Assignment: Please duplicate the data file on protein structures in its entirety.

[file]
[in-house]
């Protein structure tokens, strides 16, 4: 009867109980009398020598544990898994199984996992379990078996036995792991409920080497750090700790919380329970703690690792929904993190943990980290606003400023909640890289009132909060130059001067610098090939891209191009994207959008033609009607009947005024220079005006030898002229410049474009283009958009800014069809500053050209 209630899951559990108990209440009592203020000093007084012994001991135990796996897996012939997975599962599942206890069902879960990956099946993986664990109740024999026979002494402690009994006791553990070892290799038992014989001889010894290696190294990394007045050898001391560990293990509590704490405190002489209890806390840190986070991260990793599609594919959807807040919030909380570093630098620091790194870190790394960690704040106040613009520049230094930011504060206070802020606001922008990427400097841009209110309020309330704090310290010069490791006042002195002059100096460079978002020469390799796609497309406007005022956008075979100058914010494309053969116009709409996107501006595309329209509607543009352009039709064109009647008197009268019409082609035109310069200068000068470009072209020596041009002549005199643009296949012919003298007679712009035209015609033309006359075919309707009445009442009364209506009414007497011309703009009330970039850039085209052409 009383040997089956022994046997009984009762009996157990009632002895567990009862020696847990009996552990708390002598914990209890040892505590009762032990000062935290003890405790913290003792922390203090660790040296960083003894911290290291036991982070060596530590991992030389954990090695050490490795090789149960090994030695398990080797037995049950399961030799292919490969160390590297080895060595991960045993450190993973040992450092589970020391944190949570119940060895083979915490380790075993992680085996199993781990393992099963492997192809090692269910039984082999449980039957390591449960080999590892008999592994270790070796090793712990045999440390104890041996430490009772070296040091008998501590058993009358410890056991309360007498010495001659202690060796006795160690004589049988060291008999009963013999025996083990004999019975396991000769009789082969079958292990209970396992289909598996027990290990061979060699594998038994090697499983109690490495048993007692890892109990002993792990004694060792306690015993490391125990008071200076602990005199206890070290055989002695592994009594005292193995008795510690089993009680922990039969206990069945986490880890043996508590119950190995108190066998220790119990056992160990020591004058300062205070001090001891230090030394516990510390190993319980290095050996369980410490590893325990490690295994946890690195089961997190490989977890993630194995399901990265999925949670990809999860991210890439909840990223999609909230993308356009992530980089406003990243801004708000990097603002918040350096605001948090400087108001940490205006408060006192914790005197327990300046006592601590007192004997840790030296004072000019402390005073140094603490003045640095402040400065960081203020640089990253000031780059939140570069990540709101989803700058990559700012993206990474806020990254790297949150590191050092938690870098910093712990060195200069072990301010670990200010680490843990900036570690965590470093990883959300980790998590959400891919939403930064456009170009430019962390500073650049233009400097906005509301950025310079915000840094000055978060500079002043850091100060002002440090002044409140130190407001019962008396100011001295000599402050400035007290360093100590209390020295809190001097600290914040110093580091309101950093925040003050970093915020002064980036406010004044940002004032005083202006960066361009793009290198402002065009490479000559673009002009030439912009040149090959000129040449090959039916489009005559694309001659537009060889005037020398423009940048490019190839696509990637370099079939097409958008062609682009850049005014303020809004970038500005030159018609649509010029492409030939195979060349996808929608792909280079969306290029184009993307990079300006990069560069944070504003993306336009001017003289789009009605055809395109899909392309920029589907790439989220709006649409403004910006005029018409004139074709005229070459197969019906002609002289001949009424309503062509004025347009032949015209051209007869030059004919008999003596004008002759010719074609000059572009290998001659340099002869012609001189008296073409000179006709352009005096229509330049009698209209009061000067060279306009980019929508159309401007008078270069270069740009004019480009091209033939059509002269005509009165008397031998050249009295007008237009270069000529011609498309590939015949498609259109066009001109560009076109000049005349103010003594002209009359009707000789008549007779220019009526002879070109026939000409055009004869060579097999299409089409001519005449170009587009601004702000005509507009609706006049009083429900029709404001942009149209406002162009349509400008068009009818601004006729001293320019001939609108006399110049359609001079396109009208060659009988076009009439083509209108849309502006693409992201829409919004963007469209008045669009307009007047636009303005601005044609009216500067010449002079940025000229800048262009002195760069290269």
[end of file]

[in-house]
């Protein structure tokens, strides 16, 4: 009867109980009398020598544990898994199984996992379990078996036995792991409920080497750090700790919380329970703690690792929904993190943990980290606003400023909640890289009132909060130059001067610098090939891209191009994207959008033609009607009947005024220079005006030898002229410049474009283009958009800014069809500053050209 209630899951559990108990209440009592203020000093007084012994001991135990796996897996012939997975599962599942206890069902879960990956099946993986664990109740024999026979002494402690009994006791553990070892290799038992014989001889010894290696190294990394007045050898001391560990293990509590704490405190002489209890806390840190986070991260990793599609594919959807807040919030909380570093630098620091790194870190790394960690704040106040613009520049230094930011504060206070802020606001922008990427400097841009209110309020309330704090310290010069490791006042002195002059100096460079978002020469390799796609497309406007005022956008075979100058914010494309053969116009709409996107501006595309329209509607543009352009039709064109009647008197009268019409082609035109310069200068000068470009072209020596041009002549005199643009296949012919003298007679712009035209015609033309006359075919309707009445009442009364209506009414007497011309703009009330970039850039085209052409 009383040997089956022994046997009984009762009996157990009632002895567990009862020696847990009996552990708390002598914990209890040892505590009762032990000062935290003890405790913290003792922390203090660790040296960083003894911290290291036991982070060596530590991992030389954990090695050490490795090789149960090994030695398990080797037995049950399961030799292919490969160390590297080895060595991960045993450190993973040992450092589970020391944190949570119940060895083979915490380790075993992680085996199993781990393992099963492997192809090692269910039984082999449980039957390591449960080999590892008999592994270790070796090793712990045999440390104890041996430490009772070296040091008998501590058993009358410890056991309360007498010495001659202690060796006795160690004589049988060291008999009963013999025996083990004999019975396991000769009789082969079958292990209970396992289909598996027990290990061979060699594998038994090697499983109690490495048993007692890892109990002993792990004694060792306690015993490391125990008071200076602990005199206890070290055989002695592994009594005292193995008795510690089993009680922990039969206990069945986490880890043996508590119950190995108190066998220790119990056992160990020591004058300062205070001090001891230090030394516990510390190993319980290095050996369980410490590893325990490690295994946890690195089961997190490989977890993630194995399901990265999925949670990809999860991210890439909840990223999609909230993308356009992530980089406003990243801004708000990097603002918040350096605001948090400087108001940490205006408060006192914790005197327990300046006592601590007192004997840790030296004072000019402390005073140094603490003045640095402040400065960081203020640089990253000031780059939140570069990540709101989803700058990559700012993206990474806020990254790297949150590191050092938690870098910093712990060195200069072990301010670990200010680490843990900036570690965590470093990883959300980790998590959400891919939403930064456009170009430019962390500073650049233009400097906005509301950025310079915000840094000055978060500079002043850091100060002002440090002044409140130190407001019962008396100011001295000599402050400035007290360093100590209390020295809190001097600290914040110093580091309101950093925040003050970093915020002064980036406010004044940002004032005083202006960066361009793009290198402002065009490479000559673009002009030439912009040149090959000129040449090959039916489009005559694309001659537009060889005037020398423009940048490019190839696509990637370099079939097409958008062609682009850049005014303020809004970038500005030159018609649509010029492409030939195979060349996808929608792909280079969306290029184009993307990079300006990069560069944070504003993306336009001017003289789009009605055809395109899909392309920029589907790439989220709006649409403004910006005029018409004139074709005229070459197969019906002609002289001949009424309503062509004025347009032949015209051209007869030059004919008999003596004008002759010719074609000059572009290998001659340099002869012609001189008296073409000179006709352009005096229509330049009698209209009061000067060279306009980019929508159309401007008078270069270069740009004019480009091209033939059509002269005509009165008397031998050249009295007008237009270069000529011609498309590939015949498609259109066009001109560009076109000049005349103010003594002209009359009707000789008549007779220019009526002879070109026939000409055009004869060579097999299409089409001519005449170009587009601004702000005509507009609706006049009083429900029709404001942009149209406002162009349509400008068009009818601004006729001293320019001939609108006399110049359609001079396109009208060659009988076009009439083509209108849309502006693409992201829409919004963007469209008045669009307009007047636009303005601005044609009216500067010449002079940025000229800048262009002195760069290269």